Fallon, who worked in one of the stores in a shopping center owned by Metropolitan, sued Metropolitan and the management company of the shopping center after a man raped her while she was alone in the store. The trial court granted Metropolitan's (landlord's) motion for summary judgment, and we affirm.
Summary judgment is appropriate when the court, viewing all the evidence and drawing reasonable inferences in a light most favorable to the nonmovant, concludes that the evidence does not create a triable issue as to each essential element of the case. Lau's Corp. v. Haskins, 261 Ga. 491 (405 SE2d 474) (1991)
A defendant who will not bear the burden of proof at trial need not affirmatively disprove the nonmoving party's case; instead, the burden on the moving party may be discharged by pointing out by reference to the affidavits, depositions and other documents in the record that there is an absence of evidence to support the nonmoving party's case. If the moving party discharges this burden, the nonmoving party cannot rest on its pleadings, but rather must point to specific evidence giving rise to a triable issue.
1. In her first enumeration of error, Fallon claims the trial court erred in finding the landlord had no duty of care because the incident occurred within leased premises over which the landlord had surrendered exclusive possession and control to the commercial tenant. Fallon contends that because there was a similar incident several months earlier at the shopping center, the landlord had a duty to protect tenants from foreseeable attacks. Fallon concedes that the landlord was under no duty to provide security inside the store, but argues that under OCGA 51-3-1
the landlord had a duty to keep the common areas and approaches safe.
2. Even assuming a duty to provide security in the common areas, Fallon's claim fails because she does not show that any lack of security in the common areas was the proximate cause of her attack. To state a cause of action for negligence in Georgia, the following elements are essential:
With regard to the requirement that there be a legally attributable causal connection between the conduct and the injury, "[g]uesses or speculation which raise merely a conjecture or possibility are not sufficient to create even an inference of fact for consideration on summary judgment." Brown v. Amerson, 220 Ga. App. 318
, 320 (469 SE2d 723
Here, Fallon has submitted no evidence tending to show that a security guard in the common area could have prevented a passer-by from entering a store that was open to the public and committing a crime in the back of the store, out of sight of anyone either passing by or entering the store. There was nothing remarkable about the assailant; he was dressed in a jacket, a shirt and a pair of slacks. The gun he carried was hidden under the jacket. It was a little after 10:00 a.m., and the store was open to customers. Indeed, Fallon stated that she "didn't think anything about it" when the assailant first entered the store.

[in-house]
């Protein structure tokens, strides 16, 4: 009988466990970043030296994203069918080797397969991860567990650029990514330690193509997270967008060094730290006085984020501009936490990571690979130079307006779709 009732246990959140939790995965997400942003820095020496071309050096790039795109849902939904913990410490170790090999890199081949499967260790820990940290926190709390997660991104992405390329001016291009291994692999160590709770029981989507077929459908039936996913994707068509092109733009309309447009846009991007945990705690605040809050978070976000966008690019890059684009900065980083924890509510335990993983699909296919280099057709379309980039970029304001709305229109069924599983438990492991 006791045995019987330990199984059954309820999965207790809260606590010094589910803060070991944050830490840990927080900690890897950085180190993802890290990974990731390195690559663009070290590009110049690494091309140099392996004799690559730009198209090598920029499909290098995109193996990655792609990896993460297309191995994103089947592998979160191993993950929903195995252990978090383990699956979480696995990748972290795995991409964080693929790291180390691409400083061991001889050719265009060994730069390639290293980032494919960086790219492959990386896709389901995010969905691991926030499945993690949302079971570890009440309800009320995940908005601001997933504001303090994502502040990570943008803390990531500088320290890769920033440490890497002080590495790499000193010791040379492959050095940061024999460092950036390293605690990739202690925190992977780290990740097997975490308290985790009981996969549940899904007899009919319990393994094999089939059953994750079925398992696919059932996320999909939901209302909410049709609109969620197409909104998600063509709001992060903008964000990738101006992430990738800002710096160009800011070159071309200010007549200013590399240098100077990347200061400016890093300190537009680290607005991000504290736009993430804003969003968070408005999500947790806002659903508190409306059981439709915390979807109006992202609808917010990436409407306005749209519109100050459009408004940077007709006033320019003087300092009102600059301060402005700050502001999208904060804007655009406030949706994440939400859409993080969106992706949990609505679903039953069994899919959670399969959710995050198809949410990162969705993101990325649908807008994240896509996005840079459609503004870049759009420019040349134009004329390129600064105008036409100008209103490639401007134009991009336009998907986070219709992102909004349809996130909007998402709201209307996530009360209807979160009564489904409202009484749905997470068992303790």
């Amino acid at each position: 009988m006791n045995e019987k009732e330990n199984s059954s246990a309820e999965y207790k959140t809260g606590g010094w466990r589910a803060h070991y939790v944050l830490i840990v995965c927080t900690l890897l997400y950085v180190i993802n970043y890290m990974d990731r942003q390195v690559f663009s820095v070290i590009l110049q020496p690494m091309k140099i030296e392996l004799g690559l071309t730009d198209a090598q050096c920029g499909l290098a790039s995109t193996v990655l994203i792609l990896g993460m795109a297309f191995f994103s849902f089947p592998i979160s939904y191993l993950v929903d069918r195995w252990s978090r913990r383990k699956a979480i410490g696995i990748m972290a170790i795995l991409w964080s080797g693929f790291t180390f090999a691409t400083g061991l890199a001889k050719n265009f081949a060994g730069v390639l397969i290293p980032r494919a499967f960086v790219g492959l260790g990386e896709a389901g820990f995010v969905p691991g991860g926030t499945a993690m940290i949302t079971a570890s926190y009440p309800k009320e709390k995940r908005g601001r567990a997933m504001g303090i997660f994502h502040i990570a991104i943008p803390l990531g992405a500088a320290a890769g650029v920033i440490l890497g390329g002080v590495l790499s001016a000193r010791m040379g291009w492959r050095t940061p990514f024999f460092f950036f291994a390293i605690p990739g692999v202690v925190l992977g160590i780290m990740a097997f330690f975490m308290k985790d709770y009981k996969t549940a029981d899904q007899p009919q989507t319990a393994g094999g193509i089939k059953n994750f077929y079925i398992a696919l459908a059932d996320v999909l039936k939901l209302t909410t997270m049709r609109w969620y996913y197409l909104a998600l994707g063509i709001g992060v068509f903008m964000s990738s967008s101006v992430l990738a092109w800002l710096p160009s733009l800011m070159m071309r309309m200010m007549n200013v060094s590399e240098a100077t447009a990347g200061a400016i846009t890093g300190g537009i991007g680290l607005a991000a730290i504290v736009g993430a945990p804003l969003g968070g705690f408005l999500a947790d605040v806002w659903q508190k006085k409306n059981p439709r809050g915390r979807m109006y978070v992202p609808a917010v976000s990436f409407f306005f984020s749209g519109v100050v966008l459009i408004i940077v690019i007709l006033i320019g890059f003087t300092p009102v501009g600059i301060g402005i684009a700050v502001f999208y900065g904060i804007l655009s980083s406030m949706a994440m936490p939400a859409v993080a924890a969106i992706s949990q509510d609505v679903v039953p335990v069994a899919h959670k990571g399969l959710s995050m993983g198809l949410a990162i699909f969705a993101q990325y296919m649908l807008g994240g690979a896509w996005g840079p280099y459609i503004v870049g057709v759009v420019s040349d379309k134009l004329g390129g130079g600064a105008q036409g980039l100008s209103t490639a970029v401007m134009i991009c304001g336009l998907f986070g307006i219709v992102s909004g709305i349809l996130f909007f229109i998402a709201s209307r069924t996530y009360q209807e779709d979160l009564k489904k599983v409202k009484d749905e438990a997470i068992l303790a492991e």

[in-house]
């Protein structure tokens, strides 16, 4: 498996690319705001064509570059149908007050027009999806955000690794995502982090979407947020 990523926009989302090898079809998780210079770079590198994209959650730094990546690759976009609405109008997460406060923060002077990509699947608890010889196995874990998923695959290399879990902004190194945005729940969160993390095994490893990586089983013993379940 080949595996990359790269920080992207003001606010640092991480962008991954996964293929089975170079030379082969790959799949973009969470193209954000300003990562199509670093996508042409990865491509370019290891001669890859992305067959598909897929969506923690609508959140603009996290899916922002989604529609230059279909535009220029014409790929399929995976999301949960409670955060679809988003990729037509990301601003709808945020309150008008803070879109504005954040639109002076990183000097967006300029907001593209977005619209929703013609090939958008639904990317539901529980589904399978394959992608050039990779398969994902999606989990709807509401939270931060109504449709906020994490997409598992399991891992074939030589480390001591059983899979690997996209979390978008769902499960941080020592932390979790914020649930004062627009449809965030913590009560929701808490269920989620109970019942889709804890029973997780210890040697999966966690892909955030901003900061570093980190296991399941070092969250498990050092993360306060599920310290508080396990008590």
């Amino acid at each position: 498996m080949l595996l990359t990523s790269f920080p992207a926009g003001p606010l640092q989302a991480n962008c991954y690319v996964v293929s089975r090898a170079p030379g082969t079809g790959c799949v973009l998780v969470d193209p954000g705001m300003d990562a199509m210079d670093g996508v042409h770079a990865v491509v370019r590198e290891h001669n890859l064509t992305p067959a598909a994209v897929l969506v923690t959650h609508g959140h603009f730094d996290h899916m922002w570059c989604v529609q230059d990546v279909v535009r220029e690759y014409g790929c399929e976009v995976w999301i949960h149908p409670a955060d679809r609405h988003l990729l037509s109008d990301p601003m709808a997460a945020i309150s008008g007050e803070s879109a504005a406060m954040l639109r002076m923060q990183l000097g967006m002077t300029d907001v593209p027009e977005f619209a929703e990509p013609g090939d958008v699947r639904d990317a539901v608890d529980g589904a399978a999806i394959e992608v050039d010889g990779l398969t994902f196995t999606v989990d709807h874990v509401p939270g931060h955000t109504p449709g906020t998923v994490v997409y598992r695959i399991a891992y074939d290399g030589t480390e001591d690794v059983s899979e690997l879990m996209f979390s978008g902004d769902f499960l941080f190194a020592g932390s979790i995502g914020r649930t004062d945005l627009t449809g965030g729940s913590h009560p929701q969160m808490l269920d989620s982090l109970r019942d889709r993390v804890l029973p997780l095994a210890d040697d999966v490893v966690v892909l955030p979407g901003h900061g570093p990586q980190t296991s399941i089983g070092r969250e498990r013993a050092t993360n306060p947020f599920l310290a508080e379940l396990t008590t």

Fallon cites to no case law in support of her contention that there was evidence of causation sufficient to go to a jury, and we find none. Fallon relies on an expert affidavit submitted in response to the landlord's motion for summary judgment as creating an issue of fact on causation. But, the affidavit adds nothing to the record beyond a conclusory statement that it is the expert's opinion that security personnel would have a "strong deterrent effect on the type of crime that occurred here."
This is not enough to overcome well-settled case law on this issue. For instance, in Stephens v. Clairmont Center, 230 Ga. App. 793 (498 SE2d 307) (1998)
, this Court found that even assuming a breach of duty to provide security in the common area of the shopping center, there was no evidence to causally link such a breach with the attack and shooting of a store employee by three men posing as customers. Id. at 795.
Also, in Godwin v. Olshan, 161 Ga. App. 35
, 37 (288 SE2d 850
) (1982), the Court rejected the argument that the landlord should have provided security in the common areas because this would have deterred the criminal element from entering the shop. The court concluded there was a problem with causation "because of the extraordinary speculation inherent in the subject of deterrence of men bent upon criminal ventures." Id. at 37.
Likewise, in the recent case of Post Properties v. Doe, 230 Ga. App. 34 (495 SE2d 573) (1997)
(physical precedent only), a tenant was attacked inside her apartment, and this Court found that the tenant's claims that heightened security could have prevented the attack were mere speculation and insufficient to establish a direct causal link between the lack of security and the means of entry. Id. at 40. See also Collins v. Shepherd, 212 Ga. App. 54
, 56 (441 SE2d 458
) (1994) (summary judgment was proper when plaintiff presented no evidence that lack of security was proximate cause of injury resulting from fight in the ladies' rest room).
Therefore, as Fallon has introduced no evidence on the issue of causation, the trial court correctly determined that a jury would be required to engage in pure speculation and guesswork in order to conclude that failing to provide security in the common areas of the shopping center caused the attack on an employee inside the store. Stephens, supra at 795; Godwin, supra at 37. The trial court did not err in granting the landlord's motion for summary judgment on this issue.
Hawkins & Parnell, Warner S. Fox, Matthew F. Barr, for appellees.